The power of yoga to infiltrate all aspects of our lives means that it has even found its way into the bedroom. No, I’m not talking about something tantric-like (although the true origins of tantra have nothing to do with the more saucy version that it is associated with today).
Rather, I’m taking about yoga NIDRA. Nidra means sleep, and so it’s a specific form of relaxation practice, either at the end of a yoga practice, or even on its own for that matter. In short, it’s sleep for yogis. What’s more, it’s so highly effective, that just not falling asleep is an achievement (snorers in the class, this excludes you! :-))
More seriously, in general the practice of Yoga Nidra takes the student into a highly meditative state if not hypnotic trance, whereby he or she is led on a journey. Initially starting with a body scan, the student is instructed to feel their body from tip to toe, gently guided by the sound of the teacher’s monotonic voice, ever bringing the student into a deeper state of relaxation. From there, a variety of techniques is applied, ending with a story focusing on overcoming an obstacle, in a forest, by a beach, in the mountains.. wherever it may be – it is peaceful, calming and deeply relaxing.
I recently got reacquainted with the practice of ‘Nidra’, as Stephen Marks, yoga teacher and Nidra practitioner refers to it as, at a special evening at Lululemon’s Marylebone shop. I must admit, being in a store that had limited space (surrounded by fashionable yoga and fitness apparel), let alone for a yoga practice was an interesting experience, but like anything in yoga, you take what you get and you have to make the most of it. Even, if it’s your temporary bed for the evening. After all, this is yogi’s sleep.
Most Yoga Nidra practices involve some form of pillows, an eye mask and a blanket – to go with the sleep theme. However none of that was present at this place – I was, after all in a high-end retail store.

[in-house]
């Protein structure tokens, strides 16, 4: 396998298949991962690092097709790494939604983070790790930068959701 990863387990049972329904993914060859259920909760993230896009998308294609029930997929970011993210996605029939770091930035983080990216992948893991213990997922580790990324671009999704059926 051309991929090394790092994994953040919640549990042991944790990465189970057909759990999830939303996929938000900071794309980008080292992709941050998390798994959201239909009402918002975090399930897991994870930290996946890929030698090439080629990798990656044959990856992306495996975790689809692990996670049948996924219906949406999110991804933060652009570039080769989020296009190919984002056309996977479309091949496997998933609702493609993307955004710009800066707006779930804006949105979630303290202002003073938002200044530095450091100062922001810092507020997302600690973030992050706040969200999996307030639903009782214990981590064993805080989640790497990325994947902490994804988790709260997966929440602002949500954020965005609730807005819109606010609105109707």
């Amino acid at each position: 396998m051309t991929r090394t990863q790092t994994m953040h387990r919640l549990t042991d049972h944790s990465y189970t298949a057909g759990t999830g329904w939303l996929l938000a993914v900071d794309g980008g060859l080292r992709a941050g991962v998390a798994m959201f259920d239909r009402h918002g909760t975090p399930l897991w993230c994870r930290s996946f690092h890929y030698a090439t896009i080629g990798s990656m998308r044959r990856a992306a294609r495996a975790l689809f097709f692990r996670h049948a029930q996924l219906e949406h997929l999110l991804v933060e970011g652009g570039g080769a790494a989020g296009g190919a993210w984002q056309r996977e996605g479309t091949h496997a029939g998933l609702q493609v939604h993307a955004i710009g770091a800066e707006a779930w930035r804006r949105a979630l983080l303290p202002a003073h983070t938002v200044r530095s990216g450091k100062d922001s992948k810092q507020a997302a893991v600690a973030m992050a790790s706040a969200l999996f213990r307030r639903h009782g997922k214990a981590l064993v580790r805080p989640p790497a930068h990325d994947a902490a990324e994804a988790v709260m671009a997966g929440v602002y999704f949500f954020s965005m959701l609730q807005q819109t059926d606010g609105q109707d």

Still, after Stephen’s partner Kirsty gave an inspiring talk about the 8 limbs of yoga followed by a focussed asana practice, I was ready for the Nidra, especially after Kirsty pushed us to the edge with the ‘tapas‘ (or discipline) theme to our practice – you know you can hold yourself for that little bit longer into that particularly deep hip opener, despite that inevitable urge to release and let go. Yes, it worked may I add – it just goes to show that willpower really is a matter of mind.
The beautiful thing is that unlike most other ‘practices’, there really isn’t much to do in Nidra. Asana involves movement of the body flowing with the breath, pranayama involves some form of conscious controlling of the breath, and even meditation involves a form of concentration for the mind. However, as Stephen casually noted, you really don’t have to do anything at all in Yoga Nidra – just relaxation, letting go and if your heart’s desire, sleep.
As Stephen commenced the Nidra, I found myself gently drifting into a deeper state of relaxation – the body scan…Stephen kept talking – a story was told…I can’t recall exactly what it was all about, but who really cares. All I know is that I came out of the practice feeling refreshed and relaxed. When I observed the students around me, all spread across the floor of Lululemon looking equally chillaxed as if they had woken from a good night’s sleep, I knew it had been a success.
So there you go. Another interesting facet to the practice of Yoga – even if it involves sleeping on the floor of a retail store.
For a more detailed description of Yoga Nidra from a teacher’s perspective, see the article: “The Power of Yogic Sleep”.